The purpose of this website is to provide a permanent record of all that we know – or think that we know – about the Micklethwait family ancestors.
The site is updated from time to time to include births, deaths and marriages as well as new information that has been uncovered.
We hope this will be of interest to future generations, and that they will keep the site up to date over the coming centuries.
Sources include: old family records, official publications, wills, deeds, census records, parish registers, as well as birth, marriage and death certificates, 1379 Poll Tax records, 1672 Hearth Tax records, Coats of Arms records and numerous publications.
Existing members of the family, several local historians, staff from Local Authority Record Offices and from other eminent libraries have all helped by providing relevant information.
DNA testing has been used to establish a Viking root and to establish a connection between the oldest UK branch and the USA branch. The research is on-going.
There are quite a lot of publications that give information about this family. However, they quite often conflict with the original source documents, and in this case, the source documents were used.
Very old records can never be relied upon to be absolutely accurate, so it is possible that this website will contain some information that will at a later date be found to be inaccurate. More information will no doubt arise in the future as the research continues.
The original source documents used to compile this website have been lodged at the North Yorkshire County Records Office.
In the past the family name was spelt in many different ways including amongst others Muclewaite, Micklethwait, Micklethwayt, Micklethwaite, Muclethwait, Muclethwaite, Muclethwayte and Meiklethwaite. Note: these changes in spelling frequently occurred – even between father and son.
Scribes recorded and spelled the name as it sounded. Typically a person could be born with one spelling, married with a second, and buried with a headstone showing another. All three spellings related to the same person.
By the time of the 1901 British census, the name is generally being spelled in the UK in one of two ways: either Micklethwait or Micklethwaite. It lists 75 Micklethwaits ending without an ‘e’ and 547 with an ‘e’!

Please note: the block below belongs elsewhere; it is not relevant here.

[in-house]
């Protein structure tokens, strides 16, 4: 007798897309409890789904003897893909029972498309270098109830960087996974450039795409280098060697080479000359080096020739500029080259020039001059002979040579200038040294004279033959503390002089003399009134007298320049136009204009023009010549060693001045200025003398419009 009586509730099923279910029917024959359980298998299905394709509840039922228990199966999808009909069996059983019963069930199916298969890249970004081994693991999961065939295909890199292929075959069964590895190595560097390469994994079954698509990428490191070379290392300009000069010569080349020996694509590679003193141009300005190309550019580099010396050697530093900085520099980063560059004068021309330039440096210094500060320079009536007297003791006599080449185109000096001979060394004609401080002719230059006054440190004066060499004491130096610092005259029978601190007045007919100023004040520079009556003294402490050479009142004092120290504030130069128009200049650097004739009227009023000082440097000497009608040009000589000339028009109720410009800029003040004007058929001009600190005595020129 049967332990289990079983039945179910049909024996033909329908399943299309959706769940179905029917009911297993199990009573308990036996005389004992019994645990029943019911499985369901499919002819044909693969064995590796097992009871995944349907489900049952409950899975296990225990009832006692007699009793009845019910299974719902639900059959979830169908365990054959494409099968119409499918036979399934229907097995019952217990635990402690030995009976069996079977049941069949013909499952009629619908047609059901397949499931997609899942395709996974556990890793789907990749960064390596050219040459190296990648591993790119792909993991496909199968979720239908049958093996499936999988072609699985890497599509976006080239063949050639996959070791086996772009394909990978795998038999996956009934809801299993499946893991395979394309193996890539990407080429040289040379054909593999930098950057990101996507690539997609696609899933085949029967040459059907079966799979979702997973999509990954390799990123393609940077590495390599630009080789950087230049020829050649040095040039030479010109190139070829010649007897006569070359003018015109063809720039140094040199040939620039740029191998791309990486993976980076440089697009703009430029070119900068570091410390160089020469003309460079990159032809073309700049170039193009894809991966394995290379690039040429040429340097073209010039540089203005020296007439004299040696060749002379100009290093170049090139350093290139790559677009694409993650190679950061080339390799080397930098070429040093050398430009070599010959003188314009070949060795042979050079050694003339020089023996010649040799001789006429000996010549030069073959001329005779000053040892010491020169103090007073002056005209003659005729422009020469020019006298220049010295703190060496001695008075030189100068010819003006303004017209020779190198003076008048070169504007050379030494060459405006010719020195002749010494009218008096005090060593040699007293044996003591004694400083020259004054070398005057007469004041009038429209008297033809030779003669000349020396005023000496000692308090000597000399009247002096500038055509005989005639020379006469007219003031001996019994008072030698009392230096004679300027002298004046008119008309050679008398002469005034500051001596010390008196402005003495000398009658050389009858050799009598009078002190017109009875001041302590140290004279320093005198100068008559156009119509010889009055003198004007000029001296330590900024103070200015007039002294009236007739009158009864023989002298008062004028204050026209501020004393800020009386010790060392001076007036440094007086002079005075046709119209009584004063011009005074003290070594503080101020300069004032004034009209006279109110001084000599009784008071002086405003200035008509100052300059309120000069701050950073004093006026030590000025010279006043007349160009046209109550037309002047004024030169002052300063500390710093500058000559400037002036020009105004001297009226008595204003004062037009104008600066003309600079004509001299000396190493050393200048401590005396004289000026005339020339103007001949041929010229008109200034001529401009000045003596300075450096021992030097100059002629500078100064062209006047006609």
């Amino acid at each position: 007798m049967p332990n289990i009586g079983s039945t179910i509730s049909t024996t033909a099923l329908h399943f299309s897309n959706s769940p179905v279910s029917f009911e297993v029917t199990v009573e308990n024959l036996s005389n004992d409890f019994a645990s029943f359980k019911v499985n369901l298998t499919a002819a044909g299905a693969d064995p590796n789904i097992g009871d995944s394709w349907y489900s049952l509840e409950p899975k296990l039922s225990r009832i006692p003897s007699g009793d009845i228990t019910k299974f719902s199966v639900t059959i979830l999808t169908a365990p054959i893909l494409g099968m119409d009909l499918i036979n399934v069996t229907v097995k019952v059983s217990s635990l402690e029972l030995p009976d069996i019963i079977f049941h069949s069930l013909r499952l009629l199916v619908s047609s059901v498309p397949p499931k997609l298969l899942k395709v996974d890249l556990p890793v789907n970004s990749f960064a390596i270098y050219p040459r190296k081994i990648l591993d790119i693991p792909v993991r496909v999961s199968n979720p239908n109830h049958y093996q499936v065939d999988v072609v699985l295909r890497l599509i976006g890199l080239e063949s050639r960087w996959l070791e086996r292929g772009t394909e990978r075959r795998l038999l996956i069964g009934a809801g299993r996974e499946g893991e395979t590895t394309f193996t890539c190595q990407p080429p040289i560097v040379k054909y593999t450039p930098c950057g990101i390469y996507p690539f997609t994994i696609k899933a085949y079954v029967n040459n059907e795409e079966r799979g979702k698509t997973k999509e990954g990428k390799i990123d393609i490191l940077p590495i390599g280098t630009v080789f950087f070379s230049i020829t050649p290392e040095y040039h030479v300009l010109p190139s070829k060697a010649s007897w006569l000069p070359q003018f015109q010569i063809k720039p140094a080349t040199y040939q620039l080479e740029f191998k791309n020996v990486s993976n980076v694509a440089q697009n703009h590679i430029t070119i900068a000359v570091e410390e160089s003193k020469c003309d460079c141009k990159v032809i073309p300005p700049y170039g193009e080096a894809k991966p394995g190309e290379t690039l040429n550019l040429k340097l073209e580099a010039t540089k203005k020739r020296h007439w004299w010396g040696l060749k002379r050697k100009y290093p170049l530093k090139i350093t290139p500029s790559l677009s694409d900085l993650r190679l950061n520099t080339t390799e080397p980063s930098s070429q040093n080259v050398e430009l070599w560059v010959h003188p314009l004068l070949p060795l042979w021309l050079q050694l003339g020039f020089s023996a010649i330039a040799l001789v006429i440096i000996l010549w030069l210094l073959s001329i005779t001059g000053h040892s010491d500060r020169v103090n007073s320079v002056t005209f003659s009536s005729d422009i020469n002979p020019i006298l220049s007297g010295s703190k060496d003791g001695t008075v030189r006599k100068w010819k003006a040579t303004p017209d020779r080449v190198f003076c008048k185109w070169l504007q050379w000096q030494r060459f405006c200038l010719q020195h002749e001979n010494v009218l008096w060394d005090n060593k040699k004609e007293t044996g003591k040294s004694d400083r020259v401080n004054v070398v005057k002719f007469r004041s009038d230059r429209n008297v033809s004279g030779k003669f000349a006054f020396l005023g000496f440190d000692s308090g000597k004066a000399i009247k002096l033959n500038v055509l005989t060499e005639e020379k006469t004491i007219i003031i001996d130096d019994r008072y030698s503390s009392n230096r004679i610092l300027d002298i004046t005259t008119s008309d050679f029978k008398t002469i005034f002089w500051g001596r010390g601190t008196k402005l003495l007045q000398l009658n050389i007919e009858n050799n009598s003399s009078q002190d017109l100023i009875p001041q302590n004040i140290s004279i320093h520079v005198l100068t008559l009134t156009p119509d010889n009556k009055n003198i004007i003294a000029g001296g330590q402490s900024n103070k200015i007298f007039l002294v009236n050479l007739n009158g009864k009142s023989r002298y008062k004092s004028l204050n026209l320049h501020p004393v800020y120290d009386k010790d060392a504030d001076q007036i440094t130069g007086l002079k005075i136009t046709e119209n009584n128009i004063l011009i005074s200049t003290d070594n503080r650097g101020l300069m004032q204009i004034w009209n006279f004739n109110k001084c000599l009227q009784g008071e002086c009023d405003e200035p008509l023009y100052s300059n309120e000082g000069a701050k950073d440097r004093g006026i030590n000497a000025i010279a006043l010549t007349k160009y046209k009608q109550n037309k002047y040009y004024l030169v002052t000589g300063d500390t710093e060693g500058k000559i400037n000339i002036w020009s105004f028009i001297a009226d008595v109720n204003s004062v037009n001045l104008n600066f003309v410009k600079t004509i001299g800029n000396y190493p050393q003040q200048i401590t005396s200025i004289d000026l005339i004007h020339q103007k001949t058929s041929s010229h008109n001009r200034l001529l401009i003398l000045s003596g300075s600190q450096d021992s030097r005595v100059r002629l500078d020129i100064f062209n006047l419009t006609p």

In the USA, one part of the family spell their name Micklethwait; whereas, the other part spell it Mickelwait. The latter spelling came about when one Willoughby Micklethwaite JM636 first purchased land in Illinois. The deed bore the name spelled Mickelwait; and from that time forth, everyone born to this line has had the last name spelled Mickelwait.
Apparently, this happened a lot to people when they emigrated to the US. On arrival, their names were spelled as they were heard, and unless the person involved corrected the error, it was left that way.
My ancestors removed the ‘e’ from the end of the last name at some time in the past; it seems to have largely disappeared around 1700. There are various stories about why they did this. The most likely is that they simply wished to differentiate themselves from the many other families with the same family name.
Whilst researching our family history, the focus has been on those without a final ‘e’. However, because of spelling mistakes even today, those with an ‘e’ cannot be ignored just in case they are one of us – but wrongly spelled.
Micklethwaites – the name, the places, the branches
Andy Micklethwaite has a website, Micklethwaites – the name, the places, the branches, that focuses on branches not related to this site. Many of the families on his site have an ‘e’ on the end of their last name.